But, seriously. No one is going to be giving you bonus points for historical authenticity. It’s ridiculous when the Green Bay Packers do it with their faux-leather pants. And it’s going to be ridiculous when Nebraska does it. The throwback is supposed to be an homage to 1923, not a slavish recreation. Heck, even looking at the 1923 University of Nebraska yearbook shows plenty of gorgeous art deco designs that could have been incorporated onto a helmet design.

Instead, we’re going to see eleven of those on the field. At the same time. Playing modern football. Slamming against Illinois’ blue-and-orange helmets. That’s … going to mess up the historical authenticity.

Good or Stupid? OH GOD THE STUPID IT BURNS!!!!!

OVERALL

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Well, the replica jersey is going to look amazing, and will likely be tops on my list of alternates to wear. The jersey is what most people are going to remember, and so the grade is going to be weighted heavily in favor of its sweet, sweet historical goodness. It’s going to stay in the Good category … but barely, given how ridiculous the helmet is.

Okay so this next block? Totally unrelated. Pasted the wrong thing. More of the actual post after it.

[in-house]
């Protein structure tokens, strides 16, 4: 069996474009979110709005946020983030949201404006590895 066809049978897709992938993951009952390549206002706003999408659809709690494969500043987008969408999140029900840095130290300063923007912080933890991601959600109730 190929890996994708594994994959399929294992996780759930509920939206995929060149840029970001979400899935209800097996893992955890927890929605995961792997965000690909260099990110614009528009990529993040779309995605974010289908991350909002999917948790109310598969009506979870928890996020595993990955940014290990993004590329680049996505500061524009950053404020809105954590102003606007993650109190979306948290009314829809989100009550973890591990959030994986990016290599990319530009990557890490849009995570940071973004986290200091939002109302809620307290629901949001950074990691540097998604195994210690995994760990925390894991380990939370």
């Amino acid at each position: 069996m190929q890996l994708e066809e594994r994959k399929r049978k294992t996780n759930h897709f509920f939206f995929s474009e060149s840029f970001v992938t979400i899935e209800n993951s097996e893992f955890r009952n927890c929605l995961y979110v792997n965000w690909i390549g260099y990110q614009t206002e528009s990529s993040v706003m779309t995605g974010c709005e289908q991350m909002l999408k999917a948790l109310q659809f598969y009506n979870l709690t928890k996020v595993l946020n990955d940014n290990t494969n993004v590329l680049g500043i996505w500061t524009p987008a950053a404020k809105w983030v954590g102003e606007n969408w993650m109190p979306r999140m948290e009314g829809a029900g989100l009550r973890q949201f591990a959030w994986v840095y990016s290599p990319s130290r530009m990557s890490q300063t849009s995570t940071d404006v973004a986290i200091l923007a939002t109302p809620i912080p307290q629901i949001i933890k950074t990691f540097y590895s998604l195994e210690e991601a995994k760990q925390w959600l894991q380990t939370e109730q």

Good or Stupid? Good, but just barely.

NEBRASKA ALTERNATE UNIFORM POWER RANKING

Images courtesy of the Lincoln Journal-Star

  1. 2014

2014

The infamous trash bag uniforms, which had numerals which literally couldn’t be read from the stands. The two-toned helmets were pretty cool, but overall the unis were a disaster.

  1. 2015

2015

Mystifyingly, adidas took its disastrous 2014 concept and made just a slight tweak, putting it on a black background instead of a red one, and made the uniform only marginally less horrific.

  1. 2012

2012

These original throwbacks get far more hate than they deserve, especially how well they combined with Wisconsin’s to make a truly memorable spectacle. (Although, in the interest of full disclosure, Wisconsin had the better unis that night.)

  1. 2016

2016

The only road alternates Nebraska has (yet) worn ended up making good use of the trash-bag  silver, working them into an ice concept that ended up very sharp.